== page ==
Unfortunately, due to the severe weather this week, we were not able to meet with our 25 fifth graders this Thursday. Judging by the varied reactions to the prospect of performing Shakespeare we received last week, I don’t think our group was upset by this setback in the schedule. Last week, after playing an introduction game, Julia and I attempted to introduce the plot of The Tempest as a whole, as well as our part in the show. The children were very disappointed to learn that no one dies in this play, as their only prior knowledge of Shakespeare included Romeo and Juliet. However, they were satisfied to learn that they didn’t have to perform a large part of Miranda and Ferdinand’s love story. The idea of a king, a duke, and a wizard intrigued them, so we will have to give each interested child equal opportunity to try out these bigger roles next week.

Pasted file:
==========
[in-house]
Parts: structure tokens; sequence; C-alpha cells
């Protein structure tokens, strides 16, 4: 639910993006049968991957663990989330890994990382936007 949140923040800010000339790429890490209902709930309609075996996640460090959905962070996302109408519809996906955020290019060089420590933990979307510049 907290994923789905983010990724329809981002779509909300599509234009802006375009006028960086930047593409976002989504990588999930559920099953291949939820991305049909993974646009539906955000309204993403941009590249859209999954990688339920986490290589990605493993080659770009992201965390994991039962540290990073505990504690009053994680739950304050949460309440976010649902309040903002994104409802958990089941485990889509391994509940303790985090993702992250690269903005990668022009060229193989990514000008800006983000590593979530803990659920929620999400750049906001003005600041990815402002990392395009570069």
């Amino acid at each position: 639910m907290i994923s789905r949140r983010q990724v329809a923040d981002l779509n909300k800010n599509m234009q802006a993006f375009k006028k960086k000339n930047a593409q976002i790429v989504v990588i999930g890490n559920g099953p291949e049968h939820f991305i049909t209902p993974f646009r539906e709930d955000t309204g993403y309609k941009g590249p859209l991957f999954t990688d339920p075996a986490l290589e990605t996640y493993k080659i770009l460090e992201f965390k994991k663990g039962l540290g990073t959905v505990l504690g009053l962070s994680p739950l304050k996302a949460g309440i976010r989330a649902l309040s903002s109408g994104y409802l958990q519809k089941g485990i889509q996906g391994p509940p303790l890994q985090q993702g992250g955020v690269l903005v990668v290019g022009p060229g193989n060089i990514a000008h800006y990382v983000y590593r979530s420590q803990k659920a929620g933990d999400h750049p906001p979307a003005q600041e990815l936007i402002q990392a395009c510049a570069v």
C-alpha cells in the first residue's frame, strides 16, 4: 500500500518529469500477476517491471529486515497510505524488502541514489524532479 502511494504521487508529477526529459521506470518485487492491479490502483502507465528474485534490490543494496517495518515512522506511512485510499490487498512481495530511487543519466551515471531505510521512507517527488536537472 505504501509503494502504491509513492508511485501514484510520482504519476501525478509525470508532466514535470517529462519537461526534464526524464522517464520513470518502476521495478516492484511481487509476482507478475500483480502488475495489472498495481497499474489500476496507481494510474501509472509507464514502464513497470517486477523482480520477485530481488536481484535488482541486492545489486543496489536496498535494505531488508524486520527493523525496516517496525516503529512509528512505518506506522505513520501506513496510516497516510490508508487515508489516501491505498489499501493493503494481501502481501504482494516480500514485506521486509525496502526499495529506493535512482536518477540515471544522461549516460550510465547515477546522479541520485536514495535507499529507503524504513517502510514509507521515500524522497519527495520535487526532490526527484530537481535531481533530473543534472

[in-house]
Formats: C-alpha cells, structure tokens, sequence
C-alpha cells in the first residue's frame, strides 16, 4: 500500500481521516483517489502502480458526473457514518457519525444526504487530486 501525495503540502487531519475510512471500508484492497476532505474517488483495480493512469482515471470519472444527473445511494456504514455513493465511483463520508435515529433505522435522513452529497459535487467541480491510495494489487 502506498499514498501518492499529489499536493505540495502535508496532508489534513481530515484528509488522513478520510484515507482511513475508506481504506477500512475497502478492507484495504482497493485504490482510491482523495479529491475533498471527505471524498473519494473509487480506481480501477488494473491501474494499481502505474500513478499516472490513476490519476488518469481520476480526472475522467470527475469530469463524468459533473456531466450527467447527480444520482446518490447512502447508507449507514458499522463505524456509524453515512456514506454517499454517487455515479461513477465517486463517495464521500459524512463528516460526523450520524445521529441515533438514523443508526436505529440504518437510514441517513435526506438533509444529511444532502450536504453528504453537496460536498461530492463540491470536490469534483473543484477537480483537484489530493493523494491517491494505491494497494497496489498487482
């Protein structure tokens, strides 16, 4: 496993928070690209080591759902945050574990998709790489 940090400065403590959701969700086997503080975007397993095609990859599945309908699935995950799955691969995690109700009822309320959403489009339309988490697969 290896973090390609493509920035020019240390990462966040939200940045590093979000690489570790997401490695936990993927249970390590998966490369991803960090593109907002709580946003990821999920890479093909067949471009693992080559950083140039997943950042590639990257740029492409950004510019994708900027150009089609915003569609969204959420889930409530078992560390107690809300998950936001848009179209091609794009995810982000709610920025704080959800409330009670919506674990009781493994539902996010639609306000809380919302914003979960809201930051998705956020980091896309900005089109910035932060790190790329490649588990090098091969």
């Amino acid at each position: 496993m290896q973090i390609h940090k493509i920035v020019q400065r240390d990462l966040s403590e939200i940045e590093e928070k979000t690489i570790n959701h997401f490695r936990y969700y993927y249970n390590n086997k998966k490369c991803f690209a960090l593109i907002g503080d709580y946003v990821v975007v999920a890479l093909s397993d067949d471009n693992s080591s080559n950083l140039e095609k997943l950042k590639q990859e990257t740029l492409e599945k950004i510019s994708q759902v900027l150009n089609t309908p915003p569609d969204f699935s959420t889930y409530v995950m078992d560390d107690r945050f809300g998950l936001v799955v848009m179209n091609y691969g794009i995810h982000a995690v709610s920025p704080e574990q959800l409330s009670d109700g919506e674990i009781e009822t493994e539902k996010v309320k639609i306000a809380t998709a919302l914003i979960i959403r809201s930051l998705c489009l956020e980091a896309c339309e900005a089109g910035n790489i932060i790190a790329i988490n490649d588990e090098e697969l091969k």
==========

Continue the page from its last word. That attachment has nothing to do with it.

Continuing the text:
The challenge with this group is twofold, considering our large group size. While we have to entertain those who are incredibly interested in taking on the larger roles, we also have to maintain the attention of those who don’t seem to care much about the project. After the first half hour of our first meeting, our group started to warm up to us, so they finally got into the game of Zip, Zap, Zop. Using games they all enjoy and in which they can all participate seems to be the best way to keep everyone interested. Hopefully, now that we’ve completed our script, we can work in some extra sailors and fairies around the island. Some of our most dramatic kids insisted that they didn’t want a large role, though once we finished describing the plot, we had about 6 of those same kids offer to act as Prospero. Next week will be a challenge in keeping the group on track (as much as possible with 25 fifth graders) and splitting up roles in an equitable way.